Oklahoma’s new anti-illegal immigration law, touted by its promoters as one of the strictest in the nation, has created a huge quagmire in the state and will wreak havoc with businesses, farmers, law enforcement departments, social service agencies and, of course, the Hispanic community.
But House Bill 1804, sponsored by state Rep. Randy Terrill (R-Moore), was designed exactly to create this quagmire, and the Oklahoma leadership—in another colossal error—has failed miserably to temper Terrill or even plan sufficiently for the bill’s effects. All the moaning and groaning is coming after the fact.
Essentially the bill holds people legally liable for helping undocumented workers. It urges law enforcement to deport illegal workers. It denies, with rare exceptions, public social services and health care to people here illegally. The philosophy behind the bill is not covert or tangled up in rhetoric. The philosophy is that illegal immigrants are not welcome in Oklahoma. Period. It says, “Get out now and do not come back” to non-citizens without appropriate documentation.
It is difficult to dispute that Terrill’s bill and its supporters have overwhelming support in the state. The bill passed by large margins in the House and Senate. It was signed into law by Gov. Brad Henry. Illegal immigration is an emotional issue for many state residents, who feel they have to obey laws while non-citizens do not. They also feel illegal immigrants depress their wages and take their jobs. This cuts between the lines of both major political parties.
Consequently, no matter what you think about the new law, the ideals of democracy and majority rule demand it be enforced. All we can do now is plan for the fallout.
Here are some of the problem areas:
(1) Certain state businesses, such as construction, roofing and landscaping companies and others, will be put at a decided disadvantage with similar out-of-state businesses, which can employ undocumented workers in their home states. How will this affect overall prices here? Will it be significant or negligible? How will it affect the housing market? Mike Means, executive vice president of the Oklahoma State Home Builders Association, was quoted recently about the issue in the Washington Post. Means says “…we're looking at a labor shortage. I've got builders who are being forced to slow down jobs because they don't have the crews. And it's not like these people are going back to Mexico. They're going to Texas, New Mexico, Kansas, Arkansas, anywhere where the laws aren't against them."
(2) Some farmers throughout the state have relied on illegal migrant workers for years. Will this put more small farms out of business here? How will this affect Oklahomans? Will it impact our rural communities, many of which are losing population? The state already has a low ranking for sustainability. One of the major components of sustainability is locally grown food. Will the law impact this issue?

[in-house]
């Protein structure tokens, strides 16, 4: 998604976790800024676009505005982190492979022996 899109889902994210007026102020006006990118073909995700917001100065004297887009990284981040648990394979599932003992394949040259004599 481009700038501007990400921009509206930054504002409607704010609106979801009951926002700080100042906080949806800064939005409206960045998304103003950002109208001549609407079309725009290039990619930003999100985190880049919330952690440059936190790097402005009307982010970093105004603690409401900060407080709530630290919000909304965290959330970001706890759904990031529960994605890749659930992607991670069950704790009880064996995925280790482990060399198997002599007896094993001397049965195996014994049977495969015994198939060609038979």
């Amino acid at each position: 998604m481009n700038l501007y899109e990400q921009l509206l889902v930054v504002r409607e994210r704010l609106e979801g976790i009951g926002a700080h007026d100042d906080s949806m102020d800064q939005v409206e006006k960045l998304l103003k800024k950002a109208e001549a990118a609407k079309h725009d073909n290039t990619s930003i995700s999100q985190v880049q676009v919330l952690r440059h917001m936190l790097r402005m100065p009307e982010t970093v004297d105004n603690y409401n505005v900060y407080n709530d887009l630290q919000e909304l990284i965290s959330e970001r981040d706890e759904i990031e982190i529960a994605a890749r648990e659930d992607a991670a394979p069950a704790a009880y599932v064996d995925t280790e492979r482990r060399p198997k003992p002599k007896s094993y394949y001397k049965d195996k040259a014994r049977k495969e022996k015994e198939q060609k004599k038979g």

(3) How should law enforcement agencies deal with the new law? Both Oklahoma City Police Chief William Citty and Texas County Sheriff Arnold Peoples, who is in Guymon, say the law is problematic. The questions are simple: Are there enough law enforcement officers to investigate and arrest undocumented workers? How much money will it cost? What about the issue of racial profiling? Peoples was quoted in The Oklahoman recently about the issue. He said, “"This law is one of those things where it sounds good when you're banging your fist against a desk. And say this is what we're doing about it. But it doesn't fix anything. It just creates a bigger problem.”
(4) How should social service and health agencies deal with indigent, undocumented workers? The Oklahoma Health Care Authority, for example, recently voted to provide prenatal care to illegal immigrants. Terrill says it is illegal. How should we resolve the issue? In addition, sources tell Okie Funk that thousands of people will be denied services under the law, and that it is causing a great deal of consternation and grief among many social workers, who went into their field to help people. The issue has the potential to create morale problems and divisiveness.
(5) What will be the toll in the Hispanic communities in the state? Many Hispanic people feel they are being targeted as scapegoats. One Hispanic leader, the Rev. Miguel Rivera, leader of the National Coalition of Latino Clergy, called those who support the law "guilty of ethnic cleansing.” This is hyped rhetoric, for sure, but it represents a growing sentiment in the Hispanic community that their neighbors have turned against them. Will our Hispanic communities ultimately be devastated by the law? Will Hispanic people—citizens, non-citizens, and undocumented workers—simply move from the state? What will be the impact on our culture and our overall sense of morality if this happens? What will be the legacy of all this and how will it affect the state’s reputation?
The law has been challenged once in court, but the lawsuit was dismissed. Watch for more lawsuits and more fallout. This Oklahoma spectacle is not going away anytime soon.